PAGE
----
Sunday, October 12, 2014


 My Comments first: Below my comments is an opinion piece by a priest about the "internal forum." Please note in particular what I have highlighted in red. 

 My understanding of the use of the internal forum is that the external forum must be exhausted first. It is not up to the person in this irregular situation to decide to forgo the annulment procedure altogether. 

The next thing I was taught in the seminary and by a now retired bishop is that the priest cannot initiate the internal forum with a parishioner. The parishioner must initiate it during a spiritual counseling session or in confession. 

If a decision of the penitent as described in the red I have highlighted below (or similar circumstance) believes that their second marriage is not immoral but rather, they are readmitted to Holy Communion with a codicil: there cannot be given public scandal by doing so. They should attend Mass where they and their circumstances are not known.

But the onus is on the person who decides to receive Holy Communion in an invalid marriage that technically is considered "living in sin." They acknowledge that receiving Holy Communion in such a "marriage" can bring them condemnation and eternal punishment. But they have chosen to follow their conscience for good or ill.

This seems to me to be less controling by the clergy of those in irregular situations that are considered sinful.

This is what John Allen reports concerning a more pastoral approach for couples in outwardly sinful second unions:

On Friday, another German cardinal, Reinhard Marx of Munich, tried to articulate a consensus with the phrase “Not for no one, and not for everyone.” His point was that not every divorced and remarried Catholic is the same – there’s a difference, for instance, between someone who walked out on their first marriage, and someone who was abandoned.

Marx was suggesting a case-by-case approach that would result in some, but not all, divorced and remarried Catholics being welcomed back to Communion.
Italian Cardinal Francesco Coccopalmerio, a top church lawyer, offered the example of a woman who married a man outside the Church whose first wife walked out on him, leaving him to care for three children.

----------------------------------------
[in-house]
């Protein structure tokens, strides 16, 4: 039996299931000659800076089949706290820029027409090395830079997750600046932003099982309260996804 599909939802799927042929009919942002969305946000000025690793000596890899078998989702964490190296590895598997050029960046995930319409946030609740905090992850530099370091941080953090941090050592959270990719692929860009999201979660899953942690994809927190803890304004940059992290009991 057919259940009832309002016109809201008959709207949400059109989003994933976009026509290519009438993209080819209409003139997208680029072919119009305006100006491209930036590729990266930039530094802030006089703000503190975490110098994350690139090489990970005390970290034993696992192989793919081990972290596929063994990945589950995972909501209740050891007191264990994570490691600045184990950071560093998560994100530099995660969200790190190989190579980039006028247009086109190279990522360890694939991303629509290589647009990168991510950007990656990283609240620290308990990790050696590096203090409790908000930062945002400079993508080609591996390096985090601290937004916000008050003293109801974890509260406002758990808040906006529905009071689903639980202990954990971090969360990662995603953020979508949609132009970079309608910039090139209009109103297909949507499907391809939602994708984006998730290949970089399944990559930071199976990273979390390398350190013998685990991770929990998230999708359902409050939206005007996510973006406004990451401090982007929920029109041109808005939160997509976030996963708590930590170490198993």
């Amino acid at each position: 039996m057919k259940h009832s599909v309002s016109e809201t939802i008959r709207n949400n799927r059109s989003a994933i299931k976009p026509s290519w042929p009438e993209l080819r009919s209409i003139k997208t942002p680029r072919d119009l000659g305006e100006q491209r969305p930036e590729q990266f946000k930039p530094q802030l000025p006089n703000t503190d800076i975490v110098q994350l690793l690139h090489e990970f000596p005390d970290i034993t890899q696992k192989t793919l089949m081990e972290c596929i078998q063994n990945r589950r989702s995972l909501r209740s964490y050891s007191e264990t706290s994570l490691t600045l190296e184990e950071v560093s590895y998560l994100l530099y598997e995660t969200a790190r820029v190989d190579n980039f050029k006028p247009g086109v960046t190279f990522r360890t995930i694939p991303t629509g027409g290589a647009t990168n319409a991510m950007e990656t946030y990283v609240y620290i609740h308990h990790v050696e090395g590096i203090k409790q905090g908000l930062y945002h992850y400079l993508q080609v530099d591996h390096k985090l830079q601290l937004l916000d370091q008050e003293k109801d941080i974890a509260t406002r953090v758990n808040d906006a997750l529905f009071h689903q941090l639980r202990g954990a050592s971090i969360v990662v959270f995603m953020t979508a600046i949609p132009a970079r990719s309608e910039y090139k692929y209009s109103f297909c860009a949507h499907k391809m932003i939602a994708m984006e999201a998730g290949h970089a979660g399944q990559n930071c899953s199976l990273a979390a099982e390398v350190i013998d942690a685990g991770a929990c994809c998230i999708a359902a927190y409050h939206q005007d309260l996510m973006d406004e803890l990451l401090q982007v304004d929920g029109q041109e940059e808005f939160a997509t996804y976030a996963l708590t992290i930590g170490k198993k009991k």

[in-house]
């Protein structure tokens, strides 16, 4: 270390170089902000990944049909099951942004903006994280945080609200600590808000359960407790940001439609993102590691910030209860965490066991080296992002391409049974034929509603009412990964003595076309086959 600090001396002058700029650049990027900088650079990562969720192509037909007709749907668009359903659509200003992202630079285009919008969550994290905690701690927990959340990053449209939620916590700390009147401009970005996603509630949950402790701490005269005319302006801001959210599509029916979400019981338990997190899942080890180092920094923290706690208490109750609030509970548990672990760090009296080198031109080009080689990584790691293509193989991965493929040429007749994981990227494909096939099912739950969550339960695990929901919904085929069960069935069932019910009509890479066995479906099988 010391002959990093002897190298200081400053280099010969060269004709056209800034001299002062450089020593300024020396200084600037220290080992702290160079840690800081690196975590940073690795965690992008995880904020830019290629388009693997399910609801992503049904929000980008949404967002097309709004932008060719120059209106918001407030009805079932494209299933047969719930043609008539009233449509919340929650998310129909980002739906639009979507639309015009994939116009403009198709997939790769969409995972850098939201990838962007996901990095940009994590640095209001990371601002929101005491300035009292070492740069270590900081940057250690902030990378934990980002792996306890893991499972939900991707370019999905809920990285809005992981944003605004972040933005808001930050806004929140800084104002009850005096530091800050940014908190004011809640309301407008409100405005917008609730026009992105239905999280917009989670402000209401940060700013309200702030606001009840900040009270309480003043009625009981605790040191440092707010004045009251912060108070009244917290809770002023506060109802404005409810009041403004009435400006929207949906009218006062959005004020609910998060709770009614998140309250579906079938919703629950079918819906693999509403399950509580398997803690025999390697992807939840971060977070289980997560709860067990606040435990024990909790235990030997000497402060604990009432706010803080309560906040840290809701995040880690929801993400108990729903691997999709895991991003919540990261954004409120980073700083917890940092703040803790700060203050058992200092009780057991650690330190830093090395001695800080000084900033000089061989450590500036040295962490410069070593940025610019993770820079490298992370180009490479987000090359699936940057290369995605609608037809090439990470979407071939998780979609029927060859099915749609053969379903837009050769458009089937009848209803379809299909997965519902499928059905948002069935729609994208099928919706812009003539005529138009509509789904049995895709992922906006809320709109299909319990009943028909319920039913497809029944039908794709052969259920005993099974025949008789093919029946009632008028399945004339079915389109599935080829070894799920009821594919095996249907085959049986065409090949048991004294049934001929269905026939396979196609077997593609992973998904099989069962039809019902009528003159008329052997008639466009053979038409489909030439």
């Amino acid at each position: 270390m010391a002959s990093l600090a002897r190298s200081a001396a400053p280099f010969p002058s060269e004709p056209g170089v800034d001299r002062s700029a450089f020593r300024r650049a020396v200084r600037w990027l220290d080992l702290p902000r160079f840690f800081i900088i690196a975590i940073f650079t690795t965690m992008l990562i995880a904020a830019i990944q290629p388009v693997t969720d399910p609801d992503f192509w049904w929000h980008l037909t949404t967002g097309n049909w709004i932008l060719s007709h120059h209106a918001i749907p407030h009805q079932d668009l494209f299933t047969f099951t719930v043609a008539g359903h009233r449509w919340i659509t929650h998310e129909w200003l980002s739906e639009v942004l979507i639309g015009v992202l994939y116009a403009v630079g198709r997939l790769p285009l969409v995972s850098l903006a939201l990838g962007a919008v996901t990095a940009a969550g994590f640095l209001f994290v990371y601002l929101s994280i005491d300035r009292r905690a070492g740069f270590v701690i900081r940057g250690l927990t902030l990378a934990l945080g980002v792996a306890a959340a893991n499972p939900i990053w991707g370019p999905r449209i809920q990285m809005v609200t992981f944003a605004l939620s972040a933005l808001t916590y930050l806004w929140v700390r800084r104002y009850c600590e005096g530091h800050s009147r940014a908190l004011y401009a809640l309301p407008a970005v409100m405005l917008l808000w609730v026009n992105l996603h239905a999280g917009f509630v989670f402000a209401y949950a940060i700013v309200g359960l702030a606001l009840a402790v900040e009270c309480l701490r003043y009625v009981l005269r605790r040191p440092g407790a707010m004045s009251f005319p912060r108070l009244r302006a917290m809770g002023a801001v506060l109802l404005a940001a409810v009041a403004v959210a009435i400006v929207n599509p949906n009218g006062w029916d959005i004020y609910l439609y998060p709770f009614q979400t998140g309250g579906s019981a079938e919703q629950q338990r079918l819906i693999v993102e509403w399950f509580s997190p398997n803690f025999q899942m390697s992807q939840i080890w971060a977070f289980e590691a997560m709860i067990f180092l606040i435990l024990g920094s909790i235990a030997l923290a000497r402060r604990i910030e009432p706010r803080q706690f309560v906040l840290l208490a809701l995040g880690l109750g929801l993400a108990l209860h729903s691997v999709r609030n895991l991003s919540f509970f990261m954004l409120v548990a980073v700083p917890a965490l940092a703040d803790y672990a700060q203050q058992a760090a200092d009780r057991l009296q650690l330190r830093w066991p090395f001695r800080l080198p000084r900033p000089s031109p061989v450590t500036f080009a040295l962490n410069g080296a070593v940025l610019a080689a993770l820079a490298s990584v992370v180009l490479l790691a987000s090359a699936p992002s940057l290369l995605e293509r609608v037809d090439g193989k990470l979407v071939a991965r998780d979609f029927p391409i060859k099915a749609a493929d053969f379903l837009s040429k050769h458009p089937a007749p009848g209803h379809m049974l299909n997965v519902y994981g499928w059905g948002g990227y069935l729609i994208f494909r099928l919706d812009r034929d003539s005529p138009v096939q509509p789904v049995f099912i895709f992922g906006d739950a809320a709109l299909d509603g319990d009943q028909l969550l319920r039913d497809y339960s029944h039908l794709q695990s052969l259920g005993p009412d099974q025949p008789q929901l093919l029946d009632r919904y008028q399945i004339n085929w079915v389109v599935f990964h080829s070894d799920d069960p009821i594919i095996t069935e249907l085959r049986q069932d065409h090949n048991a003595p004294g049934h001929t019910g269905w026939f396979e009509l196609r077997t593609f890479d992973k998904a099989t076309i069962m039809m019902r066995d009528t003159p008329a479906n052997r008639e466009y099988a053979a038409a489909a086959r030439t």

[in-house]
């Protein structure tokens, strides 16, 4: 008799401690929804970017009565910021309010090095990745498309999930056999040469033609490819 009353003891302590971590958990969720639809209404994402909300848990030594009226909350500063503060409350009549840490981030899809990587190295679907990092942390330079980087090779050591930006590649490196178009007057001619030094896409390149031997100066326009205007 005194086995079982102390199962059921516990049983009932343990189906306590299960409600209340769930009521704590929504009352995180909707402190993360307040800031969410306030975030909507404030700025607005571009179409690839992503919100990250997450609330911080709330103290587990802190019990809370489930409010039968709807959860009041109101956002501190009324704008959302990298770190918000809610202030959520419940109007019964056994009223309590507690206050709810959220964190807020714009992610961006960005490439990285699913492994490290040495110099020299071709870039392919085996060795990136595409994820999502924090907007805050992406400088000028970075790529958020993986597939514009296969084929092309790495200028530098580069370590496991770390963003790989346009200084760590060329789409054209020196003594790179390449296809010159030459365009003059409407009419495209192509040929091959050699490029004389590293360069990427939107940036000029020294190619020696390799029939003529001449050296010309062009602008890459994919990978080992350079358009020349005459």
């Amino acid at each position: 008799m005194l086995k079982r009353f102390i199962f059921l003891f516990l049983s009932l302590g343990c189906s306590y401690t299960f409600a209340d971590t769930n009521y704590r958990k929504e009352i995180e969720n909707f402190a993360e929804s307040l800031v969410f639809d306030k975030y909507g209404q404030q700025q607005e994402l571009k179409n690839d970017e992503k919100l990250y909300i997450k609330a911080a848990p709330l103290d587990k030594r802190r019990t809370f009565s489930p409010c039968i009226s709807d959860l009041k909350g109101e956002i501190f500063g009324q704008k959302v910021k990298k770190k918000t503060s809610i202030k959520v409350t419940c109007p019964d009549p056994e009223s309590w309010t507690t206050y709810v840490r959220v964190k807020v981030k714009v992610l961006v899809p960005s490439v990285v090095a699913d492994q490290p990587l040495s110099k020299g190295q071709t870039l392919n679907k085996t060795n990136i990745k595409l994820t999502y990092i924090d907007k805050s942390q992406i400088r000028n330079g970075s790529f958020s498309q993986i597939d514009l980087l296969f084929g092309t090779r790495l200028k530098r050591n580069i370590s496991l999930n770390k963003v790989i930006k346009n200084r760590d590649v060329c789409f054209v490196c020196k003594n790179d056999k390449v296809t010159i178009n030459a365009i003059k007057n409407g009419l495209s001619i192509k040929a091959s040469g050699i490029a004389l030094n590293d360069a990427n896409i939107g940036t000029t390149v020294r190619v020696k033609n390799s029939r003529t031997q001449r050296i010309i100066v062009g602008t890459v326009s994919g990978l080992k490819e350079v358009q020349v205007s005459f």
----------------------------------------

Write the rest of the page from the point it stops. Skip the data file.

(From another blog):  

The internal forum is the forum of conscience. The external forum is the ecclesiastical court of law.

Occasionally petitioners are afraid of dredging up the history of their failed marriage. Some fear that their former spouse might do them harm. Whatever the reason they cannot bring themselves to proceed with a formal case.

Then there are those cases where because of some error in judgment made by a priest or a tribunal official justice was not rendered. Justice delayed is justice denied. Or there simply aren't any witnesses who can provide cogent testimony for no one other than the married couple now divorced knows the truth.

If a person believes his or her prior marriage is invalid, but cannot prove it they should seek counsel. Many Catholics have divorced and later remarried before a Justice of the Peace without having consulted anyone, and without having obtained a Church annulment.

This is a violation of Canon law, and they are presumed to be living in sin. Suppose however that the legal presumption of the validity of the first was incorrect. Suppose there was a defective intention which could not be proved.

Rare though it may be, such a thing can happen. Following one's conscience may be justified in some circumstances. Every marriage is different. It is impossible to judge the state of another person's soul based on the known facts of a case. Sometimes things are not as they appear. Sometimes the so-called sinners are saints and the upstanding saints turn out to be sinners.

Someone who wakes up from the nightmare of a disastrous marriage in a state of disorientation may not understand the laws of the Church. The victim of abuse and violence seldom has the objectivity of a trained professional. It takes a long time to recover from a nightmare.

If such a person begins to heal, and for the first time finds true love, it is not difficult to see how the new relationship can be perceived to be a gift from God. The couple begins living together, feeling absolutely clean before God. They try for an annulment but are told they have no case or they cannot prove their allegations. What are they to do?

They may decide to consult a priest confessor or counselor for advice. The priest may encourage them to follow their conscience if the facts seem to support their moral convictions. The priest may not marry them because this would be simulating the sacrament, but he can encourage them to trust a well-formed and certain conscience.

Pope John Paul II in his Apostolic Exhortation, Familiaris Consortio, has forbidden couples from receiving the Eucharist if they are not validly married. Many of them receive anyway believing that their second marriage is not a sin but a blessing.

Such a reception of Holy Communion violates the letter of the law, but freedom of conscience comes into play here. The natural law right to marry must be weighed against the doubt about the validity of the first marriage. Very few priests would turn anyone away from receiving the Eucharist. The burden is on the person receiving to do what they think is the right thing.

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